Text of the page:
Christmas is a Hope rising in our hearts,
    An unexplained, but welcome change, just as the music starts.
    You and I have dreams; so has every one.
    Christmas is a time to hope for better days to come.

    Christmas is a time for doing what is right
    A helping hand, a list'ning friend, a candle in the night.
    Everyone has needs; everyone can share,
    Even if it's just a smile to show someone you care.

    Christmas is a Gift, sent down from above,
    To every home and every heart, an emblem of God's love.
    Celebrate the hope, celebrate the love,
    Celebrate the special gift that comes down from above.

    Christmas is a Hope.

Finally, please accept our wishes for a blessed and joyous 2013 holiday season. And especially enjoy any time you can spend with your family in the coming weeks.

Topics discussed in this update include:

Why Our Culture Needs Santa Claus (and the Easter Bunny)

Santa gets blamed for a lot, including taking people's eyes off of "what's really important" about Christmas. But if we didn't have Santa, things could be a lot worse, even for those who claim to have a "corner" on the one, real, true "meaning of Christmas." Warning: this article contains big words, facts, and reasonable conclusions that just might make you question assumptions you've been force-fed all your life. It also might make you a lot more understanding about the way other folks celebrate the holidays.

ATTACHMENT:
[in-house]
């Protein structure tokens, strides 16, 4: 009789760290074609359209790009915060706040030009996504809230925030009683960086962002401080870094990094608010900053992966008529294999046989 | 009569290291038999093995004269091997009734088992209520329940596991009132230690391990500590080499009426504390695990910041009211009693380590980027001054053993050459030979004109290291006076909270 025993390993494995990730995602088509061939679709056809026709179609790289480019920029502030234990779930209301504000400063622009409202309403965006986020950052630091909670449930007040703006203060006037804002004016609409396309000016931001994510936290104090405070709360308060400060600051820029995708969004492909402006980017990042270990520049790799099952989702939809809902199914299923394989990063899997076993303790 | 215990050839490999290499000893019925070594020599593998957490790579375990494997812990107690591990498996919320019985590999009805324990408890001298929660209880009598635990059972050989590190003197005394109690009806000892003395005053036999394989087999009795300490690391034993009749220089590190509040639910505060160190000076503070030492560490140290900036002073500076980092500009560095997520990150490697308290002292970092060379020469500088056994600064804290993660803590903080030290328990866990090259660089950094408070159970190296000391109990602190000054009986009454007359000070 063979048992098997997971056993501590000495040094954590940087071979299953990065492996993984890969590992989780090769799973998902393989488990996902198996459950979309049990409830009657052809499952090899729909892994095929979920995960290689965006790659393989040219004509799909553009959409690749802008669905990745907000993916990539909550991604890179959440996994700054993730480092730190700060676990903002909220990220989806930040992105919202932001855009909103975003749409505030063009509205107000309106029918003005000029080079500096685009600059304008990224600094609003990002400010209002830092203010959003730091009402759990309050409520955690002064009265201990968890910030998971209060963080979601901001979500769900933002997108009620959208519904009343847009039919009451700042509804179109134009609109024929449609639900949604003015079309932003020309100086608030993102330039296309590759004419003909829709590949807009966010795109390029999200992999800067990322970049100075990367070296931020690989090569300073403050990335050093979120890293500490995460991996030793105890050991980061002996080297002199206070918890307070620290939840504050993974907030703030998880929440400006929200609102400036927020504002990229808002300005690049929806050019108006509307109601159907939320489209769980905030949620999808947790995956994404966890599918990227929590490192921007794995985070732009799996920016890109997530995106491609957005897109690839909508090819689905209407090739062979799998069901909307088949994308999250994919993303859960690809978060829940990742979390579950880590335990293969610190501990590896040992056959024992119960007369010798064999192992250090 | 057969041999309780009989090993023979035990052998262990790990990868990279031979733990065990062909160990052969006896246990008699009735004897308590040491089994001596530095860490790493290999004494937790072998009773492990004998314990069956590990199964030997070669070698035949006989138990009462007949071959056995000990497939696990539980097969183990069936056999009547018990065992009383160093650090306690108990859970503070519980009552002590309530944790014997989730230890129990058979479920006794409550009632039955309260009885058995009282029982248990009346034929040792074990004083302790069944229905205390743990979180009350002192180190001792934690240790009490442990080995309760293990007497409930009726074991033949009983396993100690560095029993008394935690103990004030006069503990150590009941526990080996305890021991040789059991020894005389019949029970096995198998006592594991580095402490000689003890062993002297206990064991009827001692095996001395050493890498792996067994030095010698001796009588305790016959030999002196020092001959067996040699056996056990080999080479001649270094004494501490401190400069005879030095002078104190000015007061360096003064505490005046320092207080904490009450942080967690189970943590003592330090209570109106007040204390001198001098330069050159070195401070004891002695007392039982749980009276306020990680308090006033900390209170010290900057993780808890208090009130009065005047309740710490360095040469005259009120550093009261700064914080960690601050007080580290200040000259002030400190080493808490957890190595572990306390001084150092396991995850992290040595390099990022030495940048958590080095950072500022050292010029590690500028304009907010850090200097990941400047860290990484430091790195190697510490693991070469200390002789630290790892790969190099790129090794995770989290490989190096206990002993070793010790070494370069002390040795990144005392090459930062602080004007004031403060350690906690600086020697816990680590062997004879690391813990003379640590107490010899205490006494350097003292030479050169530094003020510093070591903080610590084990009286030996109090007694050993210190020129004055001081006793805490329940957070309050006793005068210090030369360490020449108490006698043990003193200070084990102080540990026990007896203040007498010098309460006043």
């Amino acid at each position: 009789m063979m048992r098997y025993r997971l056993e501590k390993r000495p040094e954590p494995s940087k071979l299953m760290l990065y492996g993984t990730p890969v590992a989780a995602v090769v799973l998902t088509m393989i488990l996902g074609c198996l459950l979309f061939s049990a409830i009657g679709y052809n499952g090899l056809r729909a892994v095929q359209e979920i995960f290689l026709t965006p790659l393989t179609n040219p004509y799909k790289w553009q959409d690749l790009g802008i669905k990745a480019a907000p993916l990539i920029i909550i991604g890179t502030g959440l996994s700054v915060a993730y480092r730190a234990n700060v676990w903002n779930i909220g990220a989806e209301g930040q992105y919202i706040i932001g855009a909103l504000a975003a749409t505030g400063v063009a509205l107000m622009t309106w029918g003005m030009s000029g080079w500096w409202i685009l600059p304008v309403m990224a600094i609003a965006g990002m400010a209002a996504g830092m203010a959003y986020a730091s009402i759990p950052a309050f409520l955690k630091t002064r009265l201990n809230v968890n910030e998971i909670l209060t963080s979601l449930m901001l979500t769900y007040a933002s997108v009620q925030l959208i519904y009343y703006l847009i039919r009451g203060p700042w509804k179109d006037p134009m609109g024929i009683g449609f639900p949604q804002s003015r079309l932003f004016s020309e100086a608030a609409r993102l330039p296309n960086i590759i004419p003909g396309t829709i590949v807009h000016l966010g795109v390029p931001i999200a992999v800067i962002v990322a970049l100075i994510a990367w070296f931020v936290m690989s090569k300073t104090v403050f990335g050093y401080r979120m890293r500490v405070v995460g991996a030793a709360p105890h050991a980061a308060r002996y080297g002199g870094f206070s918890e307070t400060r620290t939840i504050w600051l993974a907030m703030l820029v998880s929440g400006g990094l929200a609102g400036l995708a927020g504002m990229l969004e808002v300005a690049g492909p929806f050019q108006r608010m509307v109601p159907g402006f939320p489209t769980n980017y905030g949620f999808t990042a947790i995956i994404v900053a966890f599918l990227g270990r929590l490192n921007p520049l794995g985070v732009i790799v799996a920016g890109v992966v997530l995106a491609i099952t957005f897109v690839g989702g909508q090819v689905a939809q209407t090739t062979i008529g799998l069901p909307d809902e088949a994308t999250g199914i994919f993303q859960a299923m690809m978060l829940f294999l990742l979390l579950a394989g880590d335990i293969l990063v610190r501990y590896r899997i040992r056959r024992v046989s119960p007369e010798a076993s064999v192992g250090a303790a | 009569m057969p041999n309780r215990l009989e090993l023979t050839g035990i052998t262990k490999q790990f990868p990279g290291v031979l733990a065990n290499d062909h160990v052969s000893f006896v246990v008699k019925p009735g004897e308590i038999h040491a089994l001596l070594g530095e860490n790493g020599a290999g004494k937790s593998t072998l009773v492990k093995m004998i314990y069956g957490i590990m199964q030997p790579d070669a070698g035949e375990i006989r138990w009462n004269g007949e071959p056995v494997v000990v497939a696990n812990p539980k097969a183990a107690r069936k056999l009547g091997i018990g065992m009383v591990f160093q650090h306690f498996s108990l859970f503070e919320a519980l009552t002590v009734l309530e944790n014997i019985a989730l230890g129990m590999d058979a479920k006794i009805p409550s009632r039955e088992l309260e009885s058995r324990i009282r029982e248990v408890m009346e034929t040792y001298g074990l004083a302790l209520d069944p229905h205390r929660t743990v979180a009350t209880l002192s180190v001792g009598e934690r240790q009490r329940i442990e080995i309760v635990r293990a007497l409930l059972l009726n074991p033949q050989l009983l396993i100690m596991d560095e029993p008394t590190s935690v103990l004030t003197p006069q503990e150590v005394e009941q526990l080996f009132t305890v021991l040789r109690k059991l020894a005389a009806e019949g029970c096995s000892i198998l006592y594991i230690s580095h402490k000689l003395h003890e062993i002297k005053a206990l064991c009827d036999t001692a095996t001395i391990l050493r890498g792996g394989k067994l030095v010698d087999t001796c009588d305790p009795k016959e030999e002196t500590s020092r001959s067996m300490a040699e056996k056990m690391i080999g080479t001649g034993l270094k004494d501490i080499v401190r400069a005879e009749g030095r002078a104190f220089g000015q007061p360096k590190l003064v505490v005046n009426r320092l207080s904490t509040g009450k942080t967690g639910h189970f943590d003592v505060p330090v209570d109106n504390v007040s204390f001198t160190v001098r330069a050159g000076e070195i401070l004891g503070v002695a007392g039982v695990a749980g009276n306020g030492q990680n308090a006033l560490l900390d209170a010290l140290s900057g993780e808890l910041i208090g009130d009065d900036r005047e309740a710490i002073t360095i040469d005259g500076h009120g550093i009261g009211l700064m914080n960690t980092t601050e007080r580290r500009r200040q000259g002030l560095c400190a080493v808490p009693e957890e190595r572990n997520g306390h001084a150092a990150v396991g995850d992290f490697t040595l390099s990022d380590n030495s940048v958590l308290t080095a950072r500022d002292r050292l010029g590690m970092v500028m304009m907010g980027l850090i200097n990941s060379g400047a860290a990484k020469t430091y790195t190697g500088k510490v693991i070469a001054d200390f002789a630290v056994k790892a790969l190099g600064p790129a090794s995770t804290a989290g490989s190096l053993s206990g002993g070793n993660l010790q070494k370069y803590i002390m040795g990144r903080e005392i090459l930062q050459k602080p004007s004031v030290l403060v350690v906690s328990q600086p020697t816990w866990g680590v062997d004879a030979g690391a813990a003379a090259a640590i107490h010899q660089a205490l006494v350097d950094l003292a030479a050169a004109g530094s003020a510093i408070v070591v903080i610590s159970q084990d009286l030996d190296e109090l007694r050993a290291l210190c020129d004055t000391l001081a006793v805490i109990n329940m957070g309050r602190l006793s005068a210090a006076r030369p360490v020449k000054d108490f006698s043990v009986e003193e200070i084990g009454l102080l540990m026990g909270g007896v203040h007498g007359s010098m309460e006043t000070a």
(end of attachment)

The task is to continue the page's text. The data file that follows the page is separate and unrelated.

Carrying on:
Build a Twig Stable for Your NativityBuild a Twig Stable for Your Nativity

An unusual project from putz house designer Howard Lamey gave a friend an appropriate setting for her vintage nativity pieces. Natural materials, and a bit of elbowgrease will give you a project your family will cherish for years to come.

To see the Twig Stable building project, click on the following link:

Report: 2013 Christmas Train DayReport: Christmas Train Day, 2013

Our sixth November open railroad is over, and we had nice weather for the sixth year in a row, pretty good for this time of year. We had lots of visitors with small children, and lots of fun. Plus we've had two snowfalls since, so we included some eyepopping photos as well.

To see the report on our Christmas Train day, 2013, please click the following link

To see information about Southwest Ohio and Greater Cincinnati Christmas-themed open railroads that have yet to happen, please click the following link:

Click to jump to our Big Christmas Trains review and index pages.Christmas Train Update